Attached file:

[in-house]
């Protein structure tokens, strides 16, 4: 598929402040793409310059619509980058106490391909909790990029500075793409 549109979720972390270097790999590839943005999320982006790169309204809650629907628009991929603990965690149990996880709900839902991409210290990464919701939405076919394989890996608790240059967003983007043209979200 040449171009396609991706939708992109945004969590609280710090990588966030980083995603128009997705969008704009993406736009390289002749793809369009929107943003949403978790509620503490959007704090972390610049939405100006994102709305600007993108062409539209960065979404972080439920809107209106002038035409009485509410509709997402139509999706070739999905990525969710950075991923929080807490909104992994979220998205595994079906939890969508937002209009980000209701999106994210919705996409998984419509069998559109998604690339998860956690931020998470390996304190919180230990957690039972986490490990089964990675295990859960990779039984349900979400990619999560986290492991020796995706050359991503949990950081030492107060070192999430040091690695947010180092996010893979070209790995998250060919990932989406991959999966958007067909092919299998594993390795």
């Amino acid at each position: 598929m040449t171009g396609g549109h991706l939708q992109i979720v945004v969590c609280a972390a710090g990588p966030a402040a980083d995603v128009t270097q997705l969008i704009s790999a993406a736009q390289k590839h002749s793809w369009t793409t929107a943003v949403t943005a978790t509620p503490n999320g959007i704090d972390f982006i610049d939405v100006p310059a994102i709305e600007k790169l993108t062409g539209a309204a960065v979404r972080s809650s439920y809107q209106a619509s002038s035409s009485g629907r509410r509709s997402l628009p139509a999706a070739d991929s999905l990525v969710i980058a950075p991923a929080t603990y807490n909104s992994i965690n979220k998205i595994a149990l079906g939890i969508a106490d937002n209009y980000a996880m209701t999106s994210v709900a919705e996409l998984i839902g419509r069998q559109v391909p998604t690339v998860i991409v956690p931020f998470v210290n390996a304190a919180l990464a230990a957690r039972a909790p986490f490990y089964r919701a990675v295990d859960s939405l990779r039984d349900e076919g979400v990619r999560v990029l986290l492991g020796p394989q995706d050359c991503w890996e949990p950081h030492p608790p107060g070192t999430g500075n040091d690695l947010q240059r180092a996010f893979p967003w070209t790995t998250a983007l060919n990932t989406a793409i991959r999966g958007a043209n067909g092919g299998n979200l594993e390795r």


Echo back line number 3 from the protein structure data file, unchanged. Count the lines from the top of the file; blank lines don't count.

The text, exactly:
């Amino acid at each position: 598929m040449t171009g396609g549109h991706l939708q992109i979720v945004v969590c609280a972390a710090g990588p966030a402040a980083d995603v128009t270097q997705l969008i704009s790999a993406a736009q390289k590839h002749s793809w369009t793409t929107a943003v949403t943005a978790t509620p503490n999320g959007i704090d972390f982006i610049d939405v100006p310059a994102i709305e600007k790169l993108t062409g539209a309204a960065v979404r972080s809650s439920y809107q209106a619509s002038s035409s009485g629907r509410r509709s997402l628009p139509a999706a070739d991929s999905l990525v969710i980058a950075p991923a929080t603990y807490n909104s992994i965690n979220k998205i595994a149990l079906g939890i969508a106490d937002n209009y980000a996880m209701t999106s994210v709900a919705e996409l998984i839902g419509r069998q559109v391909p998604t690339v998860i991409v956690p931020f998470v210290n390996a304190a919180l990464a230990a957690r039972a909790p986490f490990y089964r919701a990675v295990d859960s939405l990779r039984d349900e076919g979400v990619r999560v990029l986290l492991g020796p394989q995706d050359c991503w890996e949990p950081h030492p608790p107060g070192t999430g500075n040091d690695l947010q240059r180092a996010f893979p967003w070209t790995t998250a983007l060919n990932t989406a793409i991959r999966g958007a043209n067909g092919g299998n979200l594993e390795r």